Dialectal Behavior Therapy, or DBT, is one of a number of treatments available for eating disorders, and one of the most successful. We asked RIVIA clinician Alexandra Kagan, LMSW, how she uses DBT and why it works.
Thanks for sitting down with us, Alexandra! Explain to us what Dialectical Behavioral Therapy, or DBT, is?
Dialectical or DBT therapy is a specific type of cognitive behavioral therapy used originally for patients with Borderline Personality Disorder. It has been adapted to help patients with eating disorders such binge eating or bulimia or anyone who may use food to cope with unpleasant emotions. “Dialectical” refers to two opposite terms that can be true at once, meaning a feeling can be present but that does not mean it is permanent. In DBT the therapist and patient work together in order to balance change with acceptance of things that cannot be changed.
How is it applied in eating disorder treatment?
DBT teaches how to regulate your emotions and helps change your feelings on how you see yourself and your relationship with food. I work with patients to help them accept themselves as they are. I help motivate them to change their maladaptive coping skills. It’s a combination of therapy and skills training.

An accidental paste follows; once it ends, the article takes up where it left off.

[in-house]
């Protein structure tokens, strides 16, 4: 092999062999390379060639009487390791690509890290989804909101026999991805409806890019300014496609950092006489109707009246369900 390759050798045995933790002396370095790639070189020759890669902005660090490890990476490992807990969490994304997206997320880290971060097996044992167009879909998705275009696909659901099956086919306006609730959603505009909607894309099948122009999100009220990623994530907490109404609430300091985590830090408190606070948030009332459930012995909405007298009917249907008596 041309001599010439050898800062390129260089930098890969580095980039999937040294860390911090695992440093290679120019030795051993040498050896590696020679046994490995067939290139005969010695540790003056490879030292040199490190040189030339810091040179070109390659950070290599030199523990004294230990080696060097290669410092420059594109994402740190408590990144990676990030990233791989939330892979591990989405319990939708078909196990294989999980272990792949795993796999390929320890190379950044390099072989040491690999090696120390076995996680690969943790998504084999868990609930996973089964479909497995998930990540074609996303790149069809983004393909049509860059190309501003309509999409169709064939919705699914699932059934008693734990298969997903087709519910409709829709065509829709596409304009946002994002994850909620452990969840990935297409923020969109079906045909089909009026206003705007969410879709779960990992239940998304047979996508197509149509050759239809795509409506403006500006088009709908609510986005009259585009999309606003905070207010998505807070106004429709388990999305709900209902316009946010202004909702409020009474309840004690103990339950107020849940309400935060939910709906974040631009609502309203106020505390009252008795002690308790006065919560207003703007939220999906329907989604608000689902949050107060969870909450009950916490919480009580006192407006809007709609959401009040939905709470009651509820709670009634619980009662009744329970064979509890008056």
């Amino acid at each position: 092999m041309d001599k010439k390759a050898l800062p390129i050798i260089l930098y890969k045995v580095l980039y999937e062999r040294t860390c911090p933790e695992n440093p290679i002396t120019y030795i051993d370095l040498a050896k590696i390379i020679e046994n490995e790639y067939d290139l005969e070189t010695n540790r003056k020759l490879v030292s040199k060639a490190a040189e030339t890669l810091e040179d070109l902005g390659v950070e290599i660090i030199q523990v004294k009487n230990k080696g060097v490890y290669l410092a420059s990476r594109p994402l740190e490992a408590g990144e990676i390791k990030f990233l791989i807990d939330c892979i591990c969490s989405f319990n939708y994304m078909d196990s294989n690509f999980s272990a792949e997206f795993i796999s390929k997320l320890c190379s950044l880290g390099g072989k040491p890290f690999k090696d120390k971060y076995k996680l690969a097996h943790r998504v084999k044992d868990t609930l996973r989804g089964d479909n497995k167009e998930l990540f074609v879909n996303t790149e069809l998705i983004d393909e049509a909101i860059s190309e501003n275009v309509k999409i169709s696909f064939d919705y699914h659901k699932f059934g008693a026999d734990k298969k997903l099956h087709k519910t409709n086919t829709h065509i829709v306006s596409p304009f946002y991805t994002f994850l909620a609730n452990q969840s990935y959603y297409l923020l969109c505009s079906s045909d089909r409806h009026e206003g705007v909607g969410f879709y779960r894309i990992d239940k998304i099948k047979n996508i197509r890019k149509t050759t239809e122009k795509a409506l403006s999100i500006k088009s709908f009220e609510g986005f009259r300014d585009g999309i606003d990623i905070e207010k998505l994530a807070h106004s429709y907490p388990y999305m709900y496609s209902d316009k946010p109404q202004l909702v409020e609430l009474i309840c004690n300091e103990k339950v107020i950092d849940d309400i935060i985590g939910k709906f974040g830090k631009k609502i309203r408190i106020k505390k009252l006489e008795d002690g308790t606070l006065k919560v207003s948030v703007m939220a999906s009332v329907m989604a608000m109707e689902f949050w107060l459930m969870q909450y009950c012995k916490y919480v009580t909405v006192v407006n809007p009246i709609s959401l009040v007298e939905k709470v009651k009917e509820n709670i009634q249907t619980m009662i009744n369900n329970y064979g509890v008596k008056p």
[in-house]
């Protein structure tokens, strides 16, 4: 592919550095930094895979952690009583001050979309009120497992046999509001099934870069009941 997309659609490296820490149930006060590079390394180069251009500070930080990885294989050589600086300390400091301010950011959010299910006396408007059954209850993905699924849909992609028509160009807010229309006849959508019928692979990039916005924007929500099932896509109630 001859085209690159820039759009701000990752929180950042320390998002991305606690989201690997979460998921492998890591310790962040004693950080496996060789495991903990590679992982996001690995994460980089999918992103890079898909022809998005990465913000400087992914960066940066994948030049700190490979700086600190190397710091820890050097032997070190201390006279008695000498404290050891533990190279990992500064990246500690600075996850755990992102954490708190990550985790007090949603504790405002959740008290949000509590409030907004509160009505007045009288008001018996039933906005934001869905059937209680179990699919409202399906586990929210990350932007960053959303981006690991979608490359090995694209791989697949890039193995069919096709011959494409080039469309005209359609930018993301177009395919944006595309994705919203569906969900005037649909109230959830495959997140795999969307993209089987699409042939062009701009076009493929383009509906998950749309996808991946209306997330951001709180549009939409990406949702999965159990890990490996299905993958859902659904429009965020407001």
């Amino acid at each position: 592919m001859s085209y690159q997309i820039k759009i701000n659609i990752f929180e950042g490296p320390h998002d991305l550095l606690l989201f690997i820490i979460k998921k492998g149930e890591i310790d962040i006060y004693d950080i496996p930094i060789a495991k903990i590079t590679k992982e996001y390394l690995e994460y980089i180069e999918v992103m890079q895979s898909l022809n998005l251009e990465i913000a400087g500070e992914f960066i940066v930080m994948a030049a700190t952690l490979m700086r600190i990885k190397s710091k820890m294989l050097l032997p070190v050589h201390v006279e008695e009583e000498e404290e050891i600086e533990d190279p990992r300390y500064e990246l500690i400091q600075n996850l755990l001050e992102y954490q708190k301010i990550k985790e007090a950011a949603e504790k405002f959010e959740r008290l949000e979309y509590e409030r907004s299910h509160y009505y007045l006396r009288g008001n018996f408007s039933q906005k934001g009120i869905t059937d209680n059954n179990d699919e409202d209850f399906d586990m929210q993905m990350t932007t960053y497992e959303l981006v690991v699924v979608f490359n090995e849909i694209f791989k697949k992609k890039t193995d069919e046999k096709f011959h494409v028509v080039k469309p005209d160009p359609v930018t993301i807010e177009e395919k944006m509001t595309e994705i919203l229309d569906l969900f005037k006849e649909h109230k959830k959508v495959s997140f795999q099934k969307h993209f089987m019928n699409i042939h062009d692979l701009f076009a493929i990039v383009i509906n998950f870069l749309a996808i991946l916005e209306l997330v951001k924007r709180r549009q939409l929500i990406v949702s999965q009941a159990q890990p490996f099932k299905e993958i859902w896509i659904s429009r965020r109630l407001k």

What are the skills you help teach?
Some useful skills include mindfulness, or practicing being fully aware and present in the moment. Other skills include tolerating distress, learning to accept and coping with negative emotions in a healthy way. You can learn how to regulate the emotions that may trigger negative behavior.
DBT treatment has a very high success rate in helping clients focus on effectively applying their DBT skills to their everyday lives.
If you’re interested in booking an appointment with Alexandra, and learning more about DBT, click here!